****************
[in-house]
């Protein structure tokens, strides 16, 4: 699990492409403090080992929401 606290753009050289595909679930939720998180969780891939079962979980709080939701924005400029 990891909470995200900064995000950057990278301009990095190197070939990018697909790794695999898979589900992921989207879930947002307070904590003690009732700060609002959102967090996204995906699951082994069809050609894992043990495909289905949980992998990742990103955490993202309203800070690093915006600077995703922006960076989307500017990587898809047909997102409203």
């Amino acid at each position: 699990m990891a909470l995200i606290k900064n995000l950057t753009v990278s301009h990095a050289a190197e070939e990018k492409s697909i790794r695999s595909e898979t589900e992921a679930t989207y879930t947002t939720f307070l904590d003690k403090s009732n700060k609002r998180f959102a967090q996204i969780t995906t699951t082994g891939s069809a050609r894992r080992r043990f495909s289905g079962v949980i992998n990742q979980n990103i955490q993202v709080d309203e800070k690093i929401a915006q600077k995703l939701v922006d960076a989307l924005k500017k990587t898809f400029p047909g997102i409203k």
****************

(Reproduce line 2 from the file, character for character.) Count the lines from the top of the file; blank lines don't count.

């Protein structure tokens, strides 16, 4: 699990492409403090080992929401 606290753009050289595909679930939720998180969780891939079962979980709080939701924005400029 990891909470995200900064995000950057990278301009990095190197070939990018697909790794695999898979589900992921989207879930947002307070904590003690009732700060609002959102967090996204995906699951082994069809050609894992043990495909289905949980992998990742990103955490993202309203800070690093915006600077995703922006960076989307500017990587898809047909997102409203």